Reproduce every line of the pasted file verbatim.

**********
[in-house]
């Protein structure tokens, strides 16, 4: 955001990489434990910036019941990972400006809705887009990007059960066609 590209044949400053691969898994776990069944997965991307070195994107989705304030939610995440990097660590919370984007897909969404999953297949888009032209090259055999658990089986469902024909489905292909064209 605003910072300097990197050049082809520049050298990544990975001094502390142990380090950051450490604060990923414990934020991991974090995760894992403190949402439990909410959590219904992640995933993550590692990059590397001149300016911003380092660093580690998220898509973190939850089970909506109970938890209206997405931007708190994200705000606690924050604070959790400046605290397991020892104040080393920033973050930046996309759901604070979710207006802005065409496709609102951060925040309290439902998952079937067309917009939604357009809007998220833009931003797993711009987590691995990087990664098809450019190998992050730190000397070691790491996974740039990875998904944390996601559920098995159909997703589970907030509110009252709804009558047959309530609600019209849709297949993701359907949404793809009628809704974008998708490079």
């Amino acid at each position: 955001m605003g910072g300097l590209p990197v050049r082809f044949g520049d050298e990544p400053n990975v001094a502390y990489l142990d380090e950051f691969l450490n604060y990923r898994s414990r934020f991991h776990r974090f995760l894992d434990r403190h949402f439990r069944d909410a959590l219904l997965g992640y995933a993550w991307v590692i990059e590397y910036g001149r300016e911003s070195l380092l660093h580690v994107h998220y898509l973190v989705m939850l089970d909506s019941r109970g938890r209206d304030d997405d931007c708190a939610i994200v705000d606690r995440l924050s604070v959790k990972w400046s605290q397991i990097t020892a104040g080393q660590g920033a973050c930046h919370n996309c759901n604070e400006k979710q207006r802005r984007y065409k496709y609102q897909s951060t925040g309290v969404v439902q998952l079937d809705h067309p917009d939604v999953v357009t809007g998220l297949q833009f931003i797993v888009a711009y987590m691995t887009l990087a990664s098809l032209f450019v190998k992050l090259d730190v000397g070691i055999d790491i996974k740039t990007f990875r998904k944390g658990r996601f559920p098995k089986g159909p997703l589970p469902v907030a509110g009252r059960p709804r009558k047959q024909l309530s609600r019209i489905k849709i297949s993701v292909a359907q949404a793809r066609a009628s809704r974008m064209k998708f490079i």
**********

[in-house]
């Protein structure tokens, strides 16, 4: 955001990489434990910036019941990972400006809705887009990007059960066609 590209044949400053691969898994776990069944997965991307070195994107989705304030939610995440990097660590919370984007897909969404999953297949888009032209090259055999658990089986469902024909489905292909064209 605003910072300097990197050049082809520049050298990544990975001094502390142990380090950051450490604060990923414990934020991991974090995760894992403190949402439990909410959590219904992640995933993550590692990059590397001149300016911003380092660093580690998220898509973190939850089970909506109970938890209206997405931007708190994200705000606690924050604070959790400046605290397991020892104040080393920033973050930046996309759901604070979710207006802005065409496709609102951060925040309290439902998952079937067309917009939604357009809007998220833009931003797993711009987590691995990087990664098809450019190998992050730190000397070691790491996974740039990875998904944390996601559920098995159909997703589970907030509110009252709804009558047959309530609600019209849709297949993701359907949404793809009628809704974008998708490079």
């Amino acid at each position: 955001m605003g910072g300097l590209p990197v050049r082809f044949g520049d050298e990544p400053n990975v001094a502390y990489l142990d380090e950051f691969l450490n604060y990923r898994s414990r934020f991991h776990r974090f995760l894992d434990r403190h949402f439990r069944d909410a959590l219904l997965g992640y995933a993550w991307v590692i990059e590397y910036g001149r300016e911003s070195l380092l660093h580690v994107h998220y898509l973190v989705m939850l089970d909506s019941r109970g938890r209206d304030d997405d931007c708190a939610i994200v705000d606690r995440l924050s604070v959790k990972w400046s605290q397991i990097t020892a104040g080393q660590g920033a973050c930046h919370n996309c759901n604070e400006k979710q207006r802005r984007y065409k496709y609102q897909s951060t925040g309290v969404v439902q998952l079937d809705h067309p917009d939604v999953v357009t809007g998220l297949q833009f931003i797993v888009a711009y987590m691995t887009l990087a990664s098809l032209f450019v190998k992050l090259d730190v000397g070691i055999d790491i996974k740039t990007f990875r998904k944390g658990r996601f559920p098995k089986g159909p997703l589970p469902v907030a509110g009252r059960p709804r009558k047959q024909l309530s609600r019209i489905k849709i297949s993701v292909a359907q949404a793809r066609a009628s809704r974008m064209k998708f490079i």